They're called sentinel species — animals that provide early detection for environmental hazards. The most famous example of which would be the canary in the coal mine, used to tip off miners to the threat of carbon monoxide, but there are a host of others. Throughout the 1900s, the widespread death of horses in California served as an indicator of industrial lead contamination. In the 1950s, cats feeding on fish from the Minamata Bay in Japan began to display abnormal behavior, indicating mercury pollution in the water. And now, in Charleston, bottlenose dolphins serve as our sentinels for a little-understood group of chemicals known as PFASs (per- and polyfluoroalkyl substances) — some of the highest national levels of which are found in dolphins that populate our waters.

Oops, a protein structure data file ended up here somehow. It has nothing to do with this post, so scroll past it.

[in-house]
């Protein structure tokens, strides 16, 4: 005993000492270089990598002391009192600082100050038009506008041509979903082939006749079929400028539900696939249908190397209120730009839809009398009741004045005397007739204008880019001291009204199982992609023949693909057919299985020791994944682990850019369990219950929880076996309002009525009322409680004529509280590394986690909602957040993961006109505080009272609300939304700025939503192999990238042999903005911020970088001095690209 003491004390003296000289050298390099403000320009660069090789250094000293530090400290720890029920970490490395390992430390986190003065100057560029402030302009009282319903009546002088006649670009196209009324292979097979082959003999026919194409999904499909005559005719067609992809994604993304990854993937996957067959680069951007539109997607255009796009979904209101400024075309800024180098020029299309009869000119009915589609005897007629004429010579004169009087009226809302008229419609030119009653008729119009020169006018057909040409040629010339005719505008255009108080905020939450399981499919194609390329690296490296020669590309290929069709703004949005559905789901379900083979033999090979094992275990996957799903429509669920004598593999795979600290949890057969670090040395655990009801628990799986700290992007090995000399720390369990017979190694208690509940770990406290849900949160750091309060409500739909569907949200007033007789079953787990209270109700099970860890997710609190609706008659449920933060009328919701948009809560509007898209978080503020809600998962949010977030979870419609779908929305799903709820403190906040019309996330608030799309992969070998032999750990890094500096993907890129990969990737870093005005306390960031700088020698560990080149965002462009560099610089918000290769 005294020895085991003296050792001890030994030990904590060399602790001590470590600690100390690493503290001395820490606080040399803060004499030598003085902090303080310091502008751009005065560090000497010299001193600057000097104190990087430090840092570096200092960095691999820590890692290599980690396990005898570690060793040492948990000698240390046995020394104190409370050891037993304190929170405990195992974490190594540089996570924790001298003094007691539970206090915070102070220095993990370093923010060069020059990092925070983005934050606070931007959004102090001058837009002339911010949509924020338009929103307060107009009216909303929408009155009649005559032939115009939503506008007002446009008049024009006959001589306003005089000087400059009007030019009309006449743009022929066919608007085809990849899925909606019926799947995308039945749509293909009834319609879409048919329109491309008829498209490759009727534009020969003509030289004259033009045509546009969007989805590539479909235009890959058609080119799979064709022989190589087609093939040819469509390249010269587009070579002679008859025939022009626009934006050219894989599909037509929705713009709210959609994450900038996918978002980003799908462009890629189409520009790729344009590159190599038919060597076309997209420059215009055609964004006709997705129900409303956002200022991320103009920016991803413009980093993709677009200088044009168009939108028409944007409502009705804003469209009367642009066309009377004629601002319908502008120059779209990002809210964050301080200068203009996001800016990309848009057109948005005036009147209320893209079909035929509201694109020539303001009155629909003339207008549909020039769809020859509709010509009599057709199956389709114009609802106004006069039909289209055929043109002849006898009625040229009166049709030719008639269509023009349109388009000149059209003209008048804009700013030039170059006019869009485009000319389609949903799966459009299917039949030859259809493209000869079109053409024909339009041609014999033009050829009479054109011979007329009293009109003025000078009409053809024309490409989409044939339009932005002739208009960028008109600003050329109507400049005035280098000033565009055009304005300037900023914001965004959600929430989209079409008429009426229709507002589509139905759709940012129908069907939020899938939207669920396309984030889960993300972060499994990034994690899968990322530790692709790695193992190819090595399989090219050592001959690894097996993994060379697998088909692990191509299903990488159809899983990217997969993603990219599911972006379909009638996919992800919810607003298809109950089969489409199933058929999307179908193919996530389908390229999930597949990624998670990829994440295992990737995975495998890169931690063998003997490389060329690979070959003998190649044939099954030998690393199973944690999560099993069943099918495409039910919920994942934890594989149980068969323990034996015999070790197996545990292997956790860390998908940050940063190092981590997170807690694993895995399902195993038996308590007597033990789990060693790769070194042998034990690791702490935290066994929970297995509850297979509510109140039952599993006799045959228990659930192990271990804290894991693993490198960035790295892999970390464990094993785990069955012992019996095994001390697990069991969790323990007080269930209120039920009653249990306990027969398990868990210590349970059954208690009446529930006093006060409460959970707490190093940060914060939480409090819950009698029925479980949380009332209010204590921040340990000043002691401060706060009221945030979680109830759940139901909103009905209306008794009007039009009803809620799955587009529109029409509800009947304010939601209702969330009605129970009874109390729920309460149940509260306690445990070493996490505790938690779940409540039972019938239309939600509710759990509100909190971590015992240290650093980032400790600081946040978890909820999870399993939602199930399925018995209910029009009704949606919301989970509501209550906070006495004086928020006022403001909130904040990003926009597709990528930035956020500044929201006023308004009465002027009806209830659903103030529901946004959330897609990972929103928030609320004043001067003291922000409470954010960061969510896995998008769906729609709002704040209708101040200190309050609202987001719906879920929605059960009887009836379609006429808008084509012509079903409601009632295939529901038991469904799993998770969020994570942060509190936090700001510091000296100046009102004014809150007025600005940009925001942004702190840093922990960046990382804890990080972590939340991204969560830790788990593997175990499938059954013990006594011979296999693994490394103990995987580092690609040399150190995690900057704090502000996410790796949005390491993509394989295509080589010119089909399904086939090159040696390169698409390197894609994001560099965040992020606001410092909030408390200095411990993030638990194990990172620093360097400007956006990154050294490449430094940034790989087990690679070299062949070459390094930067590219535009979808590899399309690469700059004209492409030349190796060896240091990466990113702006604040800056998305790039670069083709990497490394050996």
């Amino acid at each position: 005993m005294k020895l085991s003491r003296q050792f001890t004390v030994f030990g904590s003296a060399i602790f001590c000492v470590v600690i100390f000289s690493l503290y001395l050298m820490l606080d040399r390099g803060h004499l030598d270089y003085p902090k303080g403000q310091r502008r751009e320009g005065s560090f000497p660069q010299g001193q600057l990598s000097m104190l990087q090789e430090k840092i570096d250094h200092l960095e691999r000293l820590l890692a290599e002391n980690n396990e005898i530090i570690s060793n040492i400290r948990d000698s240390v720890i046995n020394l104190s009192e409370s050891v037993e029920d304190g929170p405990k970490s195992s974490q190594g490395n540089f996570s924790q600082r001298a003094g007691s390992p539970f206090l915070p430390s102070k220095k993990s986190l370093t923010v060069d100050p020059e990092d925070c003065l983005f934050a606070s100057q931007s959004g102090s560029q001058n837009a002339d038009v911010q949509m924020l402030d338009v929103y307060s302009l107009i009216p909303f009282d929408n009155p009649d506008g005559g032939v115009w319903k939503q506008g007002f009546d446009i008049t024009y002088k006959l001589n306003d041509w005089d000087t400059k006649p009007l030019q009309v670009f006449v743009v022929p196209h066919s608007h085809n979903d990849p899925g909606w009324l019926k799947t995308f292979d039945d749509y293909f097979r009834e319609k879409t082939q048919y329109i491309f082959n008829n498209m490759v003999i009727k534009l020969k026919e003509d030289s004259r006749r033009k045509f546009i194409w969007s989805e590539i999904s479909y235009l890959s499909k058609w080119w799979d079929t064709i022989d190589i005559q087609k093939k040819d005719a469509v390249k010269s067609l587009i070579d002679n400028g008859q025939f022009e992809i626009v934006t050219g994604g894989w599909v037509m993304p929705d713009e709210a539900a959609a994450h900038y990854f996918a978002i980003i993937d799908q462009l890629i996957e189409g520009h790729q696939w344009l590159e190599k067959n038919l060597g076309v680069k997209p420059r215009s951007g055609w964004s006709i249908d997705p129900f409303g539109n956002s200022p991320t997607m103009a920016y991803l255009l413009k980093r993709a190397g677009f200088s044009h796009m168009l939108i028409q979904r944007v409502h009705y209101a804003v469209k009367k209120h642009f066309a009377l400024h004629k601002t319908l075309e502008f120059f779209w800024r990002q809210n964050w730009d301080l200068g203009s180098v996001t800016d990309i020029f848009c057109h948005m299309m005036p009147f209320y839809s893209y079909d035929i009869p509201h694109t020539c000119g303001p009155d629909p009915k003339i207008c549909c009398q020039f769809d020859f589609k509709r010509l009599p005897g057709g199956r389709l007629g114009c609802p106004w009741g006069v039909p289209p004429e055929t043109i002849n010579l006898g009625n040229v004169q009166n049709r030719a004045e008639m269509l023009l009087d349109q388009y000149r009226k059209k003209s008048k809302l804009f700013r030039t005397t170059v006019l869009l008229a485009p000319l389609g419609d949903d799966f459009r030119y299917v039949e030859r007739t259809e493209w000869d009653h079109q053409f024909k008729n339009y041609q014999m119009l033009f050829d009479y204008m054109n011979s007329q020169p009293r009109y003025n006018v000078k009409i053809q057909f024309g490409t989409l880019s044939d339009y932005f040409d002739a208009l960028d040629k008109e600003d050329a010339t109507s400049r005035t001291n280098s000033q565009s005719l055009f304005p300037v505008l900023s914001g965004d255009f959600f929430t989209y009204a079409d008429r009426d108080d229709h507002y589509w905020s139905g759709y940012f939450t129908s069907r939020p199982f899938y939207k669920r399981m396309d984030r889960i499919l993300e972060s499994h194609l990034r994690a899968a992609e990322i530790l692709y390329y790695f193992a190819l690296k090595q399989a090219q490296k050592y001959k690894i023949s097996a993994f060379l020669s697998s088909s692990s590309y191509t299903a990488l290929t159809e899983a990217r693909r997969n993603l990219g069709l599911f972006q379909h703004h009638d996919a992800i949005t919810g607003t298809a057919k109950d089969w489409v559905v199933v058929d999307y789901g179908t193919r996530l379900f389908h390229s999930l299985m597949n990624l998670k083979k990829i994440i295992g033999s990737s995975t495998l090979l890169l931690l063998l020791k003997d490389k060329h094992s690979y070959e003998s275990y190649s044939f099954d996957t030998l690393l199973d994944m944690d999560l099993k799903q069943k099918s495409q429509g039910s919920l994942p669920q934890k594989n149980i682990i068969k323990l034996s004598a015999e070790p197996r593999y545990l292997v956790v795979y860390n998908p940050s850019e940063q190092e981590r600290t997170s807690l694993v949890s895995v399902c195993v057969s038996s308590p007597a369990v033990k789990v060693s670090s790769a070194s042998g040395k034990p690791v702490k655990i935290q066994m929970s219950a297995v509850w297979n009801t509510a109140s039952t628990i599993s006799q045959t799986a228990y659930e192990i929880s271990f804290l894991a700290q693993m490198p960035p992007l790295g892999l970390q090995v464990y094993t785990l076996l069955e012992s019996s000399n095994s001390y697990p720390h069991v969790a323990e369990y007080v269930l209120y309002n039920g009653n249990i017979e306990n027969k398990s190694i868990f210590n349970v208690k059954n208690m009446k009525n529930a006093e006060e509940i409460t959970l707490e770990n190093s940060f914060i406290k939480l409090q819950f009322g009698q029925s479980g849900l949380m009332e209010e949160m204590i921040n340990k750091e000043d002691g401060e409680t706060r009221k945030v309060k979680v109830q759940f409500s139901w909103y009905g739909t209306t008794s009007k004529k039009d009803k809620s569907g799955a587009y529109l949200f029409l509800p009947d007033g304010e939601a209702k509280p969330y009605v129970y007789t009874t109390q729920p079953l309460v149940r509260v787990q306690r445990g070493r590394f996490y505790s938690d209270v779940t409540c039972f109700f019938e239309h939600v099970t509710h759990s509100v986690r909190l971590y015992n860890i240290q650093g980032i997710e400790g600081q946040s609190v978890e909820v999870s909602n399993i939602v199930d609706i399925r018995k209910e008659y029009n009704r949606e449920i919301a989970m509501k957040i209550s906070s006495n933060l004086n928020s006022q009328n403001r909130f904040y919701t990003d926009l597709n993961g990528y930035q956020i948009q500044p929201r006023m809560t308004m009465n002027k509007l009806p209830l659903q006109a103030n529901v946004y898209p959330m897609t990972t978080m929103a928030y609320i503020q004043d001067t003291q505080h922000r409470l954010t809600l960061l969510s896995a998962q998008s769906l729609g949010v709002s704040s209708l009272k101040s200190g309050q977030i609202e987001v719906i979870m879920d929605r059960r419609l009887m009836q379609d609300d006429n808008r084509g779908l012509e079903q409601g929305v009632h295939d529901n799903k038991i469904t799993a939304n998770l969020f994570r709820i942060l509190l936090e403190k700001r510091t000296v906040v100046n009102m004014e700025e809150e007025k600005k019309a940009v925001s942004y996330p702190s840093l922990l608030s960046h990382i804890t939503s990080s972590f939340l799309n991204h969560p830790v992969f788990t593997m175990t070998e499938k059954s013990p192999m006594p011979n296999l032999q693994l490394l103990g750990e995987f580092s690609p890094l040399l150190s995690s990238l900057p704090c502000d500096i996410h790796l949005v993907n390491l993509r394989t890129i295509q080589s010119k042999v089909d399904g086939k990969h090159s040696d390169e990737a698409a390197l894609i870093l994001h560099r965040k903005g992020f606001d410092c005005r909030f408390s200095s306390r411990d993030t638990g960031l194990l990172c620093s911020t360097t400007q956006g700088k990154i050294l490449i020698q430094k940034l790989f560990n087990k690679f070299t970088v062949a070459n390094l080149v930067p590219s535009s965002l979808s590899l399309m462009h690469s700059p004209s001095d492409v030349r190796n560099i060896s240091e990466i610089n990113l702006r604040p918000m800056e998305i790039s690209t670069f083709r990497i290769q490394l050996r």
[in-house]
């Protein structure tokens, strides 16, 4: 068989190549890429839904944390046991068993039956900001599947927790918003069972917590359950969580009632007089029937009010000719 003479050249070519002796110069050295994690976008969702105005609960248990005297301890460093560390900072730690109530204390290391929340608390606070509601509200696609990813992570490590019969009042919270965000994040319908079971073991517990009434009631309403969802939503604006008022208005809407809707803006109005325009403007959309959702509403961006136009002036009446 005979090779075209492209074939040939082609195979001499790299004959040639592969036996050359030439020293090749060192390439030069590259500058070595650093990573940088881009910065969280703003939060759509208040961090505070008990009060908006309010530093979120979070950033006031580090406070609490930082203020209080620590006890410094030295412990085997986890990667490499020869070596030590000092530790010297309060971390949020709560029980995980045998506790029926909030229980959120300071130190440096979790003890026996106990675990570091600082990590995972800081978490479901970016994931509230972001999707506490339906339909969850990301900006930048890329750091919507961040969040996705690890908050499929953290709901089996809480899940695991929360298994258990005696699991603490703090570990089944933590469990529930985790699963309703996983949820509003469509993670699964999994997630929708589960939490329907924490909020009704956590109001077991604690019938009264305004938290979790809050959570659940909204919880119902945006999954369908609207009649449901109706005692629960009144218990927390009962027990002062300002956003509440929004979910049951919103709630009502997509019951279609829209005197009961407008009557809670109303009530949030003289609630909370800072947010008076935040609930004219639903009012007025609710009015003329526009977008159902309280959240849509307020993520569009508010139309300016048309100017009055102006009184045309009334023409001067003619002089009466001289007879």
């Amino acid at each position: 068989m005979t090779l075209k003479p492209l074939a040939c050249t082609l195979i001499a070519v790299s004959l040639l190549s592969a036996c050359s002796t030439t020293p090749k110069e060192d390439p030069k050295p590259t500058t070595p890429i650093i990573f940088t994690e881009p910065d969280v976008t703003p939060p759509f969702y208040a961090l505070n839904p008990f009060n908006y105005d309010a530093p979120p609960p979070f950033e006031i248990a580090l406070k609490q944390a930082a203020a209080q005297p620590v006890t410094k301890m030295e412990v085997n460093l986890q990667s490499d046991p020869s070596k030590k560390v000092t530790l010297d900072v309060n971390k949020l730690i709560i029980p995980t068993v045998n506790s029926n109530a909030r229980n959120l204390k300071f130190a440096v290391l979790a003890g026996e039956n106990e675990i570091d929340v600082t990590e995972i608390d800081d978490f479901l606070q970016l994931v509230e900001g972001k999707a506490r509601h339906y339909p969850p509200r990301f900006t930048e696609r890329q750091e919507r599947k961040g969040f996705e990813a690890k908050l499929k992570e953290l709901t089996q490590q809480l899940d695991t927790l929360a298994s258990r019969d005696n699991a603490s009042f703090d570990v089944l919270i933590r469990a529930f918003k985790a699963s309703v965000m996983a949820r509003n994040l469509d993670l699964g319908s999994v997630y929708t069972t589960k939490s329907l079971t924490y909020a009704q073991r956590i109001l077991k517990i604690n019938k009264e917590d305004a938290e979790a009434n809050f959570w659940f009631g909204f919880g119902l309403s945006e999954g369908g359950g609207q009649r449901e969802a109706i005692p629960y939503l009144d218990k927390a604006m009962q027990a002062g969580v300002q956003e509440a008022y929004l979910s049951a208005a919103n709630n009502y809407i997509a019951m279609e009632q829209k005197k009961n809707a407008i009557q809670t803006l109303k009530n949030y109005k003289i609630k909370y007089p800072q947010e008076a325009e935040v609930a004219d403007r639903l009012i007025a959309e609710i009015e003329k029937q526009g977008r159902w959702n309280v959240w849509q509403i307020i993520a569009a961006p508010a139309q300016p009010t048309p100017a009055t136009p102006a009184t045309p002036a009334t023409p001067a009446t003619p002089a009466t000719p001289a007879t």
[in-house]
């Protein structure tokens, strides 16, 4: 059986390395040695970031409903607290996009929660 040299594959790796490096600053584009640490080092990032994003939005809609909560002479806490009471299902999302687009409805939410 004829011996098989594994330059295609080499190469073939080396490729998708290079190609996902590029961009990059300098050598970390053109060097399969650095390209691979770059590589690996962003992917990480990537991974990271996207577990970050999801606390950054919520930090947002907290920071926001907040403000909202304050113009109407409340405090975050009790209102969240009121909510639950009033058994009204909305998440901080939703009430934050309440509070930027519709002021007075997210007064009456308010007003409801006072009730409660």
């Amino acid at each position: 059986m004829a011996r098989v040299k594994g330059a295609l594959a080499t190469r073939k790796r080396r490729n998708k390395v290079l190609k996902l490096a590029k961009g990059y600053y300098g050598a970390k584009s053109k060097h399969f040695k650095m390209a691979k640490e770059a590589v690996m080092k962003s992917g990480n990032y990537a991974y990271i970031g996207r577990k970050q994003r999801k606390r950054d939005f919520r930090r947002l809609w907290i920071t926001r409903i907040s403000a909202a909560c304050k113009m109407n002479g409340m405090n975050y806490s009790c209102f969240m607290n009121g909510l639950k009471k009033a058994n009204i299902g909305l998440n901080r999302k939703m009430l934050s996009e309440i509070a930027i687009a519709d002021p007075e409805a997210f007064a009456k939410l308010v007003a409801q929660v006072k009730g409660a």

To provide a bit of background, PFASs (also known as PFCs) are a group of chemicals that have been used in a slew of products ranging from firefighting foams to cookware. These are the chemicals that help prevent food from sticking to frying pans and make stain-resistant fabrics. After more than 60 years of production, this family of chemicals is now present throughout our environment as well as our bodies in low levels. One study detected PFASs in more than 98 percent of samples taken from U.S. citizens. In the early 2000s, 3M announced that it would voluntarily phase out the production of the most extensively produced and studied of these chemicals (PFOA and PFOS) following negotiations with the Environmental Protection Agency. According to the EPA, these two chemicals are no longer manufactured in the U.S., but they are still produced in other parts of the world and may continue to be imported into America in consumer goods.